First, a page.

*Snow is falling outside, which has resulted in a day off from school, and for that I am grateful. Among other things, I still have a lot of grading to do before I turn in grades and comments for the semester, so not having to worry about classes for a day (and possibly two, given that the temperature's not supposed to clear the freezing point until noon tomorrow) is a welcome thing. Also, any excuse to lie around a warm house with wife and dog is a good excuse.

*I haven't installed many apps on the new phone, but one I made sure to get early on was Shazam, which "listens" to the song you're hearing but can't identify and gives you its title, artist, and source material. That proved useful the other day when we were trying out the new neighborhood restaurant. (That'd beThirsty's, a New Orleans-style joint that does very good gumbo and a nicely straightforward shrimp po'boy--no condiments except lettuce, so all you really get is a tasty baguette and some perfectly breaded and fried shrimp. We were a little disappointed in the cajun mac & cheese, but it wasn't disqualifying.) The music in the place was mostly jazz and Dixieland, but it wasn't all vintage stuff; some showed very clear signs of contemporary influence, especially when it came to percussion lines and production value. One such hybrid caught my attention, but I was too late to remember that I had a new tool for identification. Luckily, a similar song came around a few minutes later, and this time I had my phone in the air for Shazamming. Turned out it was "You Don't Love Me," a track by a Dutch singer named Caro Emerald:

Definitely well worth the space on my phone. Definitely.

*For reasons as yet unknown, I've been on a re-reading kick over the last few weeks. I started the year by finishing off Clockwork Boys by T. Kingfisher, but since then it's been old favorites: Justin Leiber's 1980 Beyond Rejection, a gender-flipping SF tale of bodies stolen and minds re-recorded, John Varley's 1983 airline disaster/time-travel jam Millennium, and now the Hugo- and Nebula-winning Lord of Light, a 1967 tour de force from Roger Zelazny that I haven't picked up in a very long time. I don't know why I've climbed onto the nostalgia wagon, but I'm certainly enjoying the ride.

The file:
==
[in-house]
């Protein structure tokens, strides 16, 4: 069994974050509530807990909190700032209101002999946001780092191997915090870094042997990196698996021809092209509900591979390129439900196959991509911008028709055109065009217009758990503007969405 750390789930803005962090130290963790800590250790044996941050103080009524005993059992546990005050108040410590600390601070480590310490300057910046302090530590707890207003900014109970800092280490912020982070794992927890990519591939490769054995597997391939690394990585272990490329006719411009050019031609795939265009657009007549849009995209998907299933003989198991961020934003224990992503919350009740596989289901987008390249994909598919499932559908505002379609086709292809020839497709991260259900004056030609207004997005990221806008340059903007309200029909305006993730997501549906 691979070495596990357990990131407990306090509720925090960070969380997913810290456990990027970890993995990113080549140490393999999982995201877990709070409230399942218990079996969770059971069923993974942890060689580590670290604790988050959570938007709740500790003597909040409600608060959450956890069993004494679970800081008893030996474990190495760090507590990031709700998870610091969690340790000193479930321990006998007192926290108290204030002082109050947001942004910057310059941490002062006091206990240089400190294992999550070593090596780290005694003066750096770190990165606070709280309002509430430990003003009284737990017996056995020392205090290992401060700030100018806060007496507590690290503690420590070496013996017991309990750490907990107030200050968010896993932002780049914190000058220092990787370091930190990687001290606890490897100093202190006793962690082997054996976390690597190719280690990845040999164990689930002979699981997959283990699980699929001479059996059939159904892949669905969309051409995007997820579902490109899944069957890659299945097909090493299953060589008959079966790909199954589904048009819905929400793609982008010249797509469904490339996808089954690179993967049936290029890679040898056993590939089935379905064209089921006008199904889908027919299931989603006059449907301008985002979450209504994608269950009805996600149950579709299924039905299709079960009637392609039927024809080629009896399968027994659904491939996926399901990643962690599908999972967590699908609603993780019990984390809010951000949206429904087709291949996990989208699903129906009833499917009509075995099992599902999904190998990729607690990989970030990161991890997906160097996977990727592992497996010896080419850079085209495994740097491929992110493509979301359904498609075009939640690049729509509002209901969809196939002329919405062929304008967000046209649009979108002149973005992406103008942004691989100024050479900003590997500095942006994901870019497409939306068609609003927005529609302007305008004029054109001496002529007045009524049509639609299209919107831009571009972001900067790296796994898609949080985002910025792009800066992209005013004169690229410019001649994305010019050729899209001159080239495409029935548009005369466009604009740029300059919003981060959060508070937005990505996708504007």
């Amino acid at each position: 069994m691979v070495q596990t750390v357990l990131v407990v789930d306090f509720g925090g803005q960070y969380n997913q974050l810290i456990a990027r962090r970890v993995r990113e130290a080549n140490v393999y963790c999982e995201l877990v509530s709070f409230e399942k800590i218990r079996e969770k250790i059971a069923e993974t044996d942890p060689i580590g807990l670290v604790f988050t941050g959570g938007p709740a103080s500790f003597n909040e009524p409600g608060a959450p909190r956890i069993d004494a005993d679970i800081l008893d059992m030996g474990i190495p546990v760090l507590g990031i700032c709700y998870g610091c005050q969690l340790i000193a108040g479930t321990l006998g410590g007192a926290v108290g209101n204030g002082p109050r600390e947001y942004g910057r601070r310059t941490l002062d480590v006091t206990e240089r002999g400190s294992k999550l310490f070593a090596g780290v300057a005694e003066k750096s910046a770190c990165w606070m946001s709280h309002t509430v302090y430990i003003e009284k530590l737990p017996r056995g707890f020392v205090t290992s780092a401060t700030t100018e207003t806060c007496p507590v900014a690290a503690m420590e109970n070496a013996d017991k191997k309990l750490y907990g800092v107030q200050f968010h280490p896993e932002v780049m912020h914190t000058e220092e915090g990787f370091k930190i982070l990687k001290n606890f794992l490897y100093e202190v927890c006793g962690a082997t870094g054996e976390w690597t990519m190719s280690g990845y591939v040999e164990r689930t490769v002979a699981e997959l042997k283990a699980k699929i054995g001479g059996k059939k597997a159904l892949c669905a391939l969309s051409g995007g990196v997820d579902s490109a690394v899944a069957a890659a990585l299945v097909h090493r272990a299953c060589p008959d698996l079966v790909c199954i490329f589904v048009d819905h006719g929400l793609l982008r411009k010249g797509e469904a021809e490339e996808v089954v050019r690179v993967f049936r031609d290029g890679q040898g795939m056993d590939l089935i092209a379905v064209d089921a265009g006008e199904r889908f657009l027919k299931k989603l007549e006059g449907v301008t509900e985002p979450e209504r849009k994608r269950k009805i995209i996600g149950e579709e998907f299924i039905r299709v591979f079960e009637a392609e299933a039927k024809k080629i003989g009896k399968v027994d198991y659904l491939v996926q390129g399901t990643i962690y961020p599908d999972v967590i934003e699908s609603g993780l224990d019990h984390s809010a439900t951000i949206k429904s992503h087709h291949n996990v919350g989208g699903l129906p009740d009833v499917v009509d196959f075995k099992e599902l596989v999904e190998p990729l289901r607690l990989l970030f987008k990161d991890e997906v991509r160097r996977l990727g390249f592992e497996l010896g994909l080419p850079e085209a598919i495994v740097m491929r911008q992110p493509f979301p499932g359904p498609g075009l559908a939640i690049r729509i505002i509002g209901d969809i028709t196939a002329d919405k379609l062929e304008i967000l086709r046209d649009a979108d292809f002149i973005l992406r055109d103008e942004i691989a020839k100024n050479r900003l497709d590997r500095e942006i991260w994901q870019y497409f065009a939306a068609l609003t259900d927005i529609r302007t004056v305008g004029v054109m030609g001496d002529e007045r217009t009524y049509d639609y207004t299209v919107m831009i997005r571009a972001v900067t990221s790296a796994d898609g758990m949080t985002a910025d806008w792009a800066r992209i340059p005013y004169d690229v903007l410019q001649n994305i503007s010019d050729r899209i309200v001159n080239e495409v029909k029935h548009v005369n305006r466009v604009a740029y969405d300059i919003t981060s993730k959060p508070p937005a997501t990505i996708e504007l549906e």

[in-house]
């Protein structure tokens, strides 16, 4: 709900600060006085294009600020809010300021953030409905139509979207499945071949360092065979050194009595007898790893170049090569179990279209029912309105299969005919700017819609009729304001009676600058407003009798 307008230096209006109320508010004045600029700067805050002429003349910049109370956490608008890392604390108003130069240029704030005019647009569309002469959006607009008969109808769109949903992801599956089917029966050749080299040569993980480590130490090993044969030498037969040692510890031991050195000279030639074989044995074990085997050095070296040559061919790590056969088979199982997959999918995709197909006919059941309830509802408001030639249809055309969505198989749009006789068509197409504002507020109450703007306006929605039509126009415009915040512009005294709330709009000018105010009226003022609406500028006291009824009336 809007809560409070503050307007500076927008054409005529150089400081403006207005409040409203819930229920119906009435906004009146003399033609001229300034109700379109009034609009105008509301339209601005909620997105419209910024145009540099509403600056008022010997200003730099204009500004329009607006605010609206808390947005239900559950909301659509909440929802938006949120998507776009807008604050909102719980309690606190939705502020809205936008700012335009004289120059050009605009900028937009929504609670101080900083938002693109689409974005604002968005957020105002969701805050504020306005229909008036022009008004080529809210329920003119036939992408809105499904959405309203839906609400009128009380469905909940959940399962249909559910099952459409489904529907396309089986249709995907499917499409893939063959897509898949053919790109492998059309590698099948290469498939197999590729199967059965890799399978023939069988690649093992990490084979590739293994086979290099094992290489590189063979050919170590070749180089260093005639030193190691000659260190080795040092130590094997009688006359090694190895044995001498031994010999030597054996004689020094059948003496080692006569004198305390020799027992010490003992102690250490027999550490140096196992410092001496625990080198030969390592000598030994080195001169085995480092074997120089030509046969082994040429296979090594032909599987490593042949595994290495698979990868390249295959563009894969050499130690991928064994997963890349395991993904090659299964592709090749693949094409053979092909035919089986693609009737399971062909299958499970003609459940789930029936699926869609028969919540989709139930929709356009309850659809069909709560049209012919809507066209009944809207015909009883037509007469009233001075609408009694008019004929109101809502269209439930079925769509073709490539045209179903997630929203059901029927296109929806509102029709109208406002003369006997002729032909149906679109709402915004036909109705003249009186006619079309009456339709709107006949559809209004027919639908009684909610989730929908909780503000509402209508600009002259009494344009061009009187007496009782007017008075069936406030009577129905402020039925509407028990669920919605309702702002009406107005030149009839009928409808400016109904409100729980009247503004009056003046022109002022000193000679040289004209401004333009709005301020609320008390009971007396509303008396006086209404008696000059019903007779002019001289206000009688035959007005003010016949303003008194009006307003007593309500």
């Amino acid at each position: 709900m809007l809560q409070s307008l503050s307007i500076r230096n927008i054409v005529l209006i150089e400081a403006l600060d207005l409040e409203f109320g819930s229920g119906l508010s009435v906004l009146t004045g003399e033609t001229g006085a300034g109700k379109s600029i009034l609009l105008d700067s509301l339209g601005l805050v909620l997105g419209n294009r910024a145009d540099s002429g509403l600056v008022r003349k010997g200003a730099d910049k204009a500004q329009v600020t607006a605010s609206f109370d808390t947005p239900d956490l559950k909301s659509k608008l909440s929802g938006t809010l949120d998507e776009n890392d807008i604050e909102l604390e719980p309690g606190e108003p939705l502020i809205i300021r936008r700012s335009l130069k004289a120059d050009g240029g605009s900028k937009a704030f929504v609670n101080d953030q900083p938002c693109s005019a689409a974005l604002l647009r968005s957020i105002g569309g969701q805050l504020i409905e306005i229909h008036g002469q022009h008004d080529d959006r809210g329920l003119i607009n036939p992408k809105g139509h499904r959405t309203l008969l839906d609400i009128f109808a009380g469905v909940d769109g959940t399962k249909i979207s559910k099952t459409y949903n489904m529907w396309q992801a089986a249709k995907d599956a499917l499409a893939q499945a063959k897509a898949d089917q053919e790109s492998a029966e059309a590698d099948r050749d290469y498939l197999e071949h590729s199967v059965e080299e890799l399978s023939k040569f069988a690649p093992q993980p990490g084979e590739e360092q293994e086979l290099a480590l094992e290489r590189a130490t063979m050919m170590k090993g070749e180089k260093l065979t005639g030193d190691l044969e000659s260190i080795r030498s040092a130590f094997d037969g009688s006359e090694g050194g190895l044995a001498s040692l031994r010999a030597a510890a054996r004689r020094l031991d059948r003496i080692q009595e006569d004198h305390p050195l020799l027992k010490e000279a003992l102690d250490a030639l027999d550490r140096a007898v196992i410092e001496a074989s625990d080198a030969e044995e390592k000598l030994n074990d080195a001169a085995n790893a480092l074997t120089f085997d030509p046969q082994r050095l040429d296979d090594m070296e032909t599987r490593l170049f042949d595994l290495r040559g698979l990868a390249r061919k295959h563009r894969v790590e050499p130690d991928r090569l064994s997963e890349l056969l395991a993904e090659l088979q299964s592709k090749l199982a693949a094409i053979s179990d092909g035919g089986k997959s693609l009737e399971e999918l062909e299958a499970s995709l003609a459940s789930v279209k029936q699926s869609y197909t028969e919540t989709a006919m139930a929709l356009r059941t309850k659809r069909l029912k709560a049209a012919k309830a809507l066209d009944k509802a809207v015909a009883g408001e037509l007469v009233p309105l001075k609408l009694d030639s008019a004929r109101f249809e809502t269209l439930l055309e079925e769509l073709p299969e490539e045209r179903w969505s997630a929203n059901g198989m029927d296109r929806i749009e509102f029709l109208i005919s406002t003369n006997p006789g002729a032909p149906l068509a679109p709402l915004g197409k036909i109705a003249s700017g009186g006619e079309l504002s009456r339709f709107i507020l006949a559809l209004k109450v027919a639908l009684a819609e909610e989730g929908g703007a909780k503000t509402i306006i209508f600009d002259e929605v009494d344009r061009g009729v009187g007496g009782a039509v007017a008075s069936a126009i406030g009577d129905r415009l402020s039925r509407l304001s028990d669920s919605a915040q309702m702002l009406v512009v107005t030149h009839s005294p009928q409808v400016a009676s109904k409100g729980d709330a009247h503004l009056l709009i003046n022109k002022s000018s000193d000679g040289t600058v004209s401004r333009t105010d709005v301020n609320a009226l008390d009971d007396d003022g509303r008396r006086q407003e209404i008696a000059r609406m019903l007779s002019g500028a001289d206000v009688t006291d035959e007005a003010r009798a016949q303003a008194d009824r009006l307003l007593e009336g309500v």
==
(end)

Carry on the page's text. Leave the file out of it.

*As I've noted before, I am not really a coffee snob, but I have to some degree landed in that role when it comes to family gatherings. Perhaps it's more accurate to say that I have become the Guy Who Brings the Coffee (and relatedly, the Guy Who Brings the Beer, as I am utterly useless when it comes to wine.) It's not universally consumed, but there are enough coffee drinkers in the family that a holiday gathering will typically demand we brew up fresh pots on a regular basis, and I have become the one trusted to supply the beans and do the brewing. Why? Well, it took me years to realize why my own coffee was better than my mother's, and it took her a few more before she asked me the relevant question:

Mom: Pete, why is your coffee always so good?
Me: Because I use enough coffee.

In my youth, Mom habitually made our morning brew with about a teaspoon of grounds per mug; plainly put, that's gonna give you some dark brown water. By contrast, when I moved out of the house, I started using a rounded tablespoon per mug, a plan aided considerably by a wedding present given us by our pal Christy, a brass Joe Spoon of roughly that measure. Mom has come around to my way of thinking, I'm happy to report, and I'm here to share with all of you one other coffee-related tip:

When you're in Richmond, pick up a bag of beans from the Black Hand roastery. It'll seem a bit pricey, since they sell you a full pound instead of the 11- or 12-ounce bags you get at the grocery store, but you will not regret it.

*The play is coming along. I've gotten some feedback on draft one from a couple of knowledgeable readers, and I've already added one brief scene as a result. I'm at work on a second scene, probably even shorter, and then it's off to the races to see if anybody wants to hear what it sounds like read aloud. It's still called The Kindest Cut, and I've worked out at least one song I want to use for the soundtrack.

*This time last year I was prepping for a trip to DC for the Women's March. I kind of wish we were prepping for a second one, but I'm taking comfort in the results of the special election in Wisconsin, where a Democrat just won a district that Trump took by 17% in 2016. Come on, Great Blue Wave.

Wave Hokusai-Katsushika-Under-the-Great-Wave-off-Kanagawa-1832.jpg

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This page contains a single entry by Peter Cashwell published on January 17, 2018 9:41 AM.

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